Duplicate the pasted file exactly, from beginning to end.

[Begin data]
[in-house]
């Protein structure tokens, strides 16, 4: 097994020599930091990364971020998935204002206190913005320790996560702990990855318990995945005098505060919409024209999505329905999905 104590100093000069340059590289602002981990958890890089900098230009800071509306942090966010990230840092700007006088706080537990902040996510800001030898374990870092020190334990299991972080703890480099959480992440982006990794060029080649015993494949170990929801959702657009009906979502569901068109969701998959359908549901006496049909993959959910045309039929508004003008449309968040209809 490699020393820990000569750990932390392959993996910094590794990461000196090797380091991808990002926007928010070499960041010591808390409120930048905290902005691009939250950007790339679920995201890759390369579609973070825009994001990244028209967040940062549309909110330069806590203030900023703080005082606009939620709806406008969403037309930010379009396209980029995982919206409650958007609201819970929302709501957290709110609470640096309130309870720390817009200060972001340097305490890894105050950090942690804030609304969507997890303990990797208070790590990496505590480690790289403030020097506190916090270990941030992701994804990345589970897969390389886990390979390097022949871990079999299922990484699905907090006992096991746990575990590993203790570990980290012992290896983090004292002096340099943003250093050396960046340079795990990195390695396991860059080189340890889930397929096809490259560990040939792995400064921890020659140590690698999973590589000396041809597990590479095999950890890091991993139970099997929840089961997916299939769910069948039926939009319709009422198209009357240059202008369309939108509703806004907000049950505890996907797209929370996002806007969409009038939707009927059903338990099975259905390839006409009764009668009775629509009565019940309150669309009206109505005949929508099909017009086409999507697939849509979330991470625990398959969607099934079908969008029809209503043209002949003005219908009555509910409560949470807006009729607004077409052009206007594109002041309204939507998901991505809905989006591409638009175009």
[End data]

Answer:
[in-house]
């Protein structure tokens, strides 16, 4: 097994020599930091990364971020998935204002206190913005320790996560702990990855318990995945005098505060919409024209999505329905999905 104590100093000069340059590289602002981990958890890089900098230009800071509306942090966010990230840092700007006088706080537990902040996510800001030898374990870092020190334990299991972080703890480099959480992440982006990794060029080649015993494949170990929801959702657009009906979502569901068109969701998959359908549901006496049909993959959910045309039929508004003008449309968040209809 490699020393820990000569750990932390392959993996910094590794990461000196090797380091991808990002926007928010070499960041010591808390409120930048905290902005691009939250950007790339679920995201890759390369579609973070825009994001990244028209967040940062549309909110330069806590203030900023703080005082606009939620709806406008969403037309930010379009396209980029995982919206409650958007609201819970929302709501957290709110609470640096309130309870720390817009200060972001340097305490890894105050950090942690804030609304969507997890303990990797208070790590990496505590480690790289403030020097506190916090270990941030992701994804990345589970897969390389886990390979390097022949871990079999299922990484699905907090006992096991746990575990590993203790570990980290012992290896983090004292002096340099943003250093050396960046340079795990990195390695396991860059080189340890889930397929096809490259560990040939792995400064921890020659140590690698999973590589000396041809597990590479095999950890890091991993139970099997929840089961997916299939769910069948039926939009319709009422198209009357240059202008369309939108509703806004907000049950505890996907797209929370996002806007969409009038939707009927059903338990099975259905390839006409009764009668009775629509009565019940309150669309009206109505005949929508099909017009086409999507697939849509979330991470625990398959969607099934079908969008029809209503043209002949003005219908009555509910409560949470807006009729607004077409052009206007594109002041309204939507998901991505809905989006591409638009175009």